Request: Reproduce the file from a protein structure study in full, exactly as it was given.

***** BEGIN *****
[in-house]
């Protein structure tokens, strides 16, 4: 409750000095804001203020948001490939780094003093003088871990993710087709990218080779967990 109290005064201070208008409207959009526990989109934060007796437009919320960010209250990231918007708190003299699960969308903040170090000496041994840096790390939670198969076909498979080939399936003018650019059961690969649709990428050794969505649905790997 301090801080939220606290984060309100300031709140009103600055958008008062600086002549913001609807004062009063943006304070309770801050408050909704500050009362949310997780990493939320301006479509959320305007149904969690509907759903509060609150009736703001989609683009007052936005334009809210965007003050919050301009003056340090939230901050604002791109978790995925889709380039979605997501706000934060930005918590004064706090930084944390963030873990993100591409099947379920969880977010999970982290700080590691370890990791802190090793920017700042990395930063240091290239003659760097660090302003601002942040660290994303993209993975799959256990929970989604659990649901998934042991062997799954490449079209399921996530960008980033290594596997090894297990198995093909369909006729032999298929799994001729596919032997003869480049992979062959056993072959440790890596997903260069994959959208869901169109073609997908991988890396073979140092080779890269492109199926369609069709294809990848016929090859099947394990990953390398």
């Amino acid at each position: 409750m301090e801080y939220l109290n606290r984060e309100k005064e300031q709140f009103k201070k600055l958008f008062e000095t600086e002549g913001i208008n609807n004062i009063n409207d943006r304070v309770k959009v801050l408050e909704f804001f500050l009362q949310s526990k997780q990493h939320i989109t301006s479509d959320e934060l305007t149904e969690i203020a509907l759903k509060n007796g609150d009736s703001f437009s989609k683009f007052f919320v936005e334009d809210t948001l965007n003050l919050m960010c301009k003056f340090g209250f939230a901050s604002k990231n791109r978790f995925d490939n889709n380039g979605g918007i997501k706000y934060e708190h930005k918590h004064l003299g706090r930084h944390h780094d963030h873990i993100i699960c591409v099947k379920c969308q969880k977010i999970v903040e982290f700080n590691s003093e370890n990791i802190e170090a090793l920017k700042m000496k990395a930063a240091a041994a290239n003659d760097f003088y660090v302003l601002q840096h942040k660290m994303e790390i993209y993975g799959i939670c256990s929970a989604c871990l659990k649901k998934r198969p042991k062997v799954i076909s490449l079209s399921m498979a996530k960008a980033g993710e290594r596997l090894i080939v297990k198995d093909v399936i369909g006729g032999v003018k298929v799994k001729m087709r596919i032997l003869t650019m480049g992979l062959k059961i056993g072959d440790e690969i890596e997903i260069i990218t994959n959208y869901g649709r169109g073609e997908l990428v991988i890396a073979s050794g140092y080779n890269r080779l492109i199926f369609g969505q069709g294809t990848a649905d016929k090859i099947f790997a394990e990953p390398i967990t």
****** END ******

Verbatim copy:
[in-house]
């Protein structure tokens, strides 16, 4: 409750000095804001203020948001490939780094003093003088871990993710087709990218080779967990 109290005064201070208008409207959009526990989109934060007796437009919320960010209250990231918007708190003299699960969308903040170090000496041994840096790390939670198969076909498979080939399936003018650019059961690969649709990428050794969505649905790997 301090801080939220606290984060309100300031709140009103600055958008008062600086002549913001609807004062009063943006304070309770801050408050909704500050009362949310997780990493939320301006479509959320305007149904969690509907759903509060609150009736703001989609683009007052936005334009809210965007003050919050301009003056340090939230901050604002791109978790995925889709380039979605997501706000934060930005918590004064706090930084944390963030873990993100591409099947379920969880977010999970982290700080590691370890990791802190090793920017700042990395930063240091290239003659760097660090302003601002942040660290994303993209993975799959256990929970989604659990649901998934042991062997799954490449079209399921996530960008980033290594596997090894297990198995093909369909006729032999298929799994001729596919032997003869480049992979062959056993072959440790890596997903260069994959959208869901169109073609997908991988890396073979140092080779890269492109199926369609069709294809990848016929090859099947394990990953390398």
């Amino acid at each position: 409750m301090e801080y939220l109290n606290r984060e309100k005064e300031q709140f009103k201070k600055l958008f008062e000095t600086e002549g913001i208008n609807n004062i009063n409207d943006r304070v309770k959009v801050l408050e909704f804001f500050l009362q949310s526990k997780q990493h939320i989109t301006s479509d959320e934060l305007t149904e969690i203020a509907l759903k509060n007796g609150d009736s703001f437009s989609k683009f007052f919320v936005e334009d809210t948001l965007n003050l919050m960010c301009k003056f340090g209250f939230a901050s604002k990231n791109r978790f995925d490939n889709n380039g979605g918007i997501k706000y934060e708190h930005k918590h004064l003299g706090r930084h944390h780094d963030h873990i993100i699960c591409v099947k379920c969308q969880k977010i999970v903040e982290f700080n590691s003093e370890n990791i802190e170090a090793l920017k700042m000496k990395a930063a240091a041994a290239n003659d760097f003088y660090v302003l601002q840096h942040k660290m994303e790390i993209y993975g799959i939670c256990s929970a989604c871990l659990k649901k998934r198969p042991k062997v799954i076909s490449l079209s399921m498979a996530k960008a980033g993710e290594r596997l090894i080939v297990k198995d093909v399936i369909g006729g032999v003018k298929v799994k001729m087709r596919i032997l003869t650019m480049g992979l062959k059961i056993g072959d440790e690969i890596e997903i260069i990218t994959n959208y869901g649709r169109g073609e997908l990428v991988i890396a073979s050794g140092y080779n890269r080779l492109i199926f369609g969505q069709g294809t990848a649905d016929k090859i099947f790997a394990e990953p390398i967990t």